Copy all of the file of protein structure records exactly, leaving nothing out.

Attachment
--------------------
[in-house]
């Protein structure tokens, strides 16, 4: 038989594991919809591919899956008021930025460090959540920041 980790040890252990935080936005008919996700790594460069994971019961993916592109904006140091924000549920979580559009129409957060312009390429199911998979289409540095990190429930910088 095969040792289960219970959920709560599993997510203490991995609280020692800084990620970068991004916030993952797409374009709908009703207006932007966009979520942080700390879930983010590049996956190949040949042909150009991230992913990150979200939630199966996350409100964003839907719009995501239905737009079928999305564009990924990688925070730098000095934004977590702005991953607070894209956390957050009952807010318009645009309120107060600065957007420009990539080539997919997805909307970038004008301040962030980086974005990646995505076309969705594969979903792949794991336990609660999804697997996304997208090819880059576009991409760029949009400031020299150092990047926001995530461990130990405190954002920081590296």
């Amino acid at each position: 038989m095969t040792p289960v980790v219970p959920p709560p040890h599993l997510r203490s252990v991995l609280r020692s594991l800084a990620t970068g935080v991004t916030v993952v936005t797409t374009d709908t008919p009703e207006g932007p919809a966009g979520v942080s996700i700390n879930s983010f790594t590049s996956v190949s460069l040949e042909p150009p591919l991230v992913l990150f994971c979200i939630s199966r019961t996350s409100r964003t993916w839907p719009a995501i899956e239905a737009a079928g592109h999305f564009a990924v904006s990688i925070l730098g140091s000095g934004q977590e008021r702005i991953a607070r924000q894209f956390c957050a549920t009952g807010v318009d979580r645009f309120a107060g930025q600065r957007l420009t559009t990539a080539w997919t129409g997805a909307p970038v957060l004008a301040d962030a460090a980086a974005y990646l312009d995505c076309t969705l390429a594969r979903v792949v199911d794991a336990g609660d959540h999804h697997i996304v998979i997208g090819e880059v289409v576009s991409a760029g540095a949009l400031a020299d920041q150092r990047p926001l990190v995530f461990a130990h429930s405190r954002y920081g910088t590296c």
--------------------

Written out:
[in-house]
């Protein structure tokens, strides 16, 4: 038989594991919809591919899956008021930025460090959540920041 980790040890252990935080936005008919996700790594460069994971019961993916592109904006140091924000549920979580559009129409957060312009390429199911998979289409540095990190429930910088 095969040792289960219970959920709560599993997510203490991995609280020692800084990620970068991004916030993952797409374009709908009703207006932007966009979520942080700390879930983010590049996956190949040949042909150009991230992913990150979200939630199966996350409100964003839907719009995501239905737009079928999305564009990924990688925070730098000095934004977590702005991953607070894209956390957050009952807010318009645009309120107060600065957007420009990539080539997919997805909307970038004008301040962030980086974005990646995505076309969705594969979903792949794991336990609660999804697997996304997208090819880059576009991409760029949009400031020299150092990047926001995530461990130990405190954002920081590296």
């Amino acid at each position: 038989m095969t040792p289960v980790v219970p959920p709560p040890h599993l997510r203490s252990v991995l609280r020692s594991l800084a990620t970068g935080v991004t916030v993952v936005t797409t374009d709908t008919p009703e207006g932007p919809a966009g979520v942080s996700i700390n879930s983010f790594t590049s996956v190949s460069l040949e042909p150009p591919l991230v992913l990150f994971c979200i939630s199966r019961t996350s409100r964003t993916w839907p719009a995501i899956e239905a737009a079928g592109h999305f564009a990924v904006s990688i925070l730098g140091s000095g934004q977590e008021r702005i991953a607070r924000q894209f956390c957050a549920t009952g807010v318009d979580r645009f309120a107060g930025q600065r957007l420009t559009t990539a080539w997919t129409g997805a909307p970038v957060l004008a301040d962030a460090a980086a974005y990646l312009d995505c076309t969705l390429a594969r979903v792949v199911d794991a336990g609660d959540h999804h697997i996304v998979i997208g090819e880059v289409v576009s991409a760029g540095a949009l400031a020299d920041q150092r990047p926001l990190v995530f461990a130990h429930s405190r954002y920081g910088t590296c």